Polo-like kinase 1 (Plk1) plays an important role in cell-cycle regulation. Recent work has suggested that Plk1 could be a biomarker of gemcitabine response in pancreatic ductal adenocarcinoma (PDAC). Although targeting Plk1 to treat PDAC has been attempted in clinical trials, the results were not promising, and the mechanisms of resistance to Plk1 inhibition is poorly understood. In addition, the role of Plk1 in PDAC progression requires further elucidation. Here, we showed that Plk1 was associated with poor outcomes in patients with PDAC. In an inducible transgenic mouse line with specific expression of Plk1 in the pancreas, Plk1 overexpression significantly inhibited caerulein-induced acute pancreatitis and delayed development of acinar-to-ductal metaplasia and pancreatic intraepithelial neoplasia. Bioinformatics analyses identified the regulatory networks in which Plk1 is involved in PDAC disease progression, including multiple inflammation-related pathways. Unexpectedly, inhibition or depletion of Plk1 resulted in upregulation of PD-L1 via activation of the NF-κB pathway. Mechanistically, Plk1-mediated phosphorylation of RB at S758 inhibited the translocation of NF-κB to nucleus, inactivating the pathway. Inhibition of Plk1 sensitized PDAC to immune checkpoint blockade therapy through activation of an antitumor immune response. Together, Plk1 suppresses PDAC progression and inhibits NF-κB activity, and targeting Plk1 can potentiate the efficacy of immunotherapy in PDAC.

Significance:

Inhibition of Plk1 induces upregulation of PD-L1 expression in pancreatic ductal adenocarcinoma, stimulating antitumor immunity and sensitizing tumors to immunotherapy.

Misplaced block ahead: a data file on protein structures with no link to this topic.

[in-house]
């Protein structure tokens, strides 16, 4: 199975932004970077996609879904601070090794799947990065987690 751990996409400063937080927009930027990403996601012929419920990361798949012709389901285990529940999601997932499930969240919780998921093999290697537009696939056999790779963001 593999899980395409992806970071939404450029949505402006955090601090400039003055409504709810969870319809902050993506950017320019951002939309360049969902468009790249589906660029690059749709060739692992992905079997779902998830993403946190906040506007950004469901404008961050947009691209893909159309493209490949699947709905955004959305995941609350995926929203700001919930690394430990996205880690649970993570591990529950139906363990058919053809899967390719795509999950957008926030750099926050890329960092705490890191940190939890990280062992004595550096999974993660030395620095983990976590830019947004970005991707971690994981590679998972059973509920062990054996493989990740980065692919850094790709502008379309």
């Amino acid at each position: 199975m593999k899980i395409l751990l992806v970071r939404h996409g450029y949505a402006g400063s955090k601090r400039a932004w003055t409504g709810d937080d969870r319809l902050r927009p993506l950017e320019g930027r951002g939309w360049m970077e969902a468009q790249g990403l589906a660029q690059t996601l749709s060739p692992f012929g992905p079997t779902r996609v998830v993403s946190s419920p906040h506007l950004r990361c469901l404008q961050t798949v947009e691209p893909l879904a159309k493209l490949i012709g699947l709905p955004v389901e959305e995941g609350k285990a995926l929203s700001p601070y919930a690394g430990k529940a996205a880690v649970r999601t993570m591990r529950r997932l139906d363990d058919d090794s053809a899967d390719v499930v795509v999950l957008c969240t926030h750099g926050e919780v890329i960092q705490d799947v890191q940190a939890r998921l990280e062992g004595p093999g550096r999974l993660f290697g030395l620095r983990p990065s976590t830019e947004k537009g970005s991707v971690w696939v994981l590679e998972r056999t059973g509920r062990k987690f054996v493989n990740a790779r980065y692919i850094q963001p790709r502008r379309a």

Pancreatic ductal adenocarcinoma (PDAC) has the highest mortality rate of all cancers (1). PDAC formation starts with acinar-to-ductal metaplasia (ADM), the hallmark of acute pancreatitis (AP), followed by pancreatic intraepithelial neoplasia (PanIN)—the precursor lesion of most PDACs (2). In contrast, only a minority of PDACs arise from cystic neoplasms, such as an intraductal papillary mucinous neoplasm (3). The standard-of-care therapy, in addition to surgery in eligible patients, is gemcitabine; however, this treatment strategy has shown limited success (4). Interestingly, involvement of polo-like kinase 1 (Plk1) in cell-cycle progression and in the response to cellular stresses has shown that Plk1 plays an important role in aberrant cell proliferation and survival associated with tumorigenesis (5). Inhibition and knockdown of Plk1 induces apoptosis in many cancers, and it is currently a promising antitumor target (6). Importantly, a recent study suggests that Plk1 might be a mediator for gemcitabine resistance in pancreatic cancer. Among approximately 40 potential target genes, Plk1 was the only gene that could distinguish gemcitabine-sensitive versus gemcitabine-resistant tumors (7). However, a Plk1 inhibitor as a single reagent to treat PDAC showed little efficacy (8). As a result, the further investigation of additional pathways is required.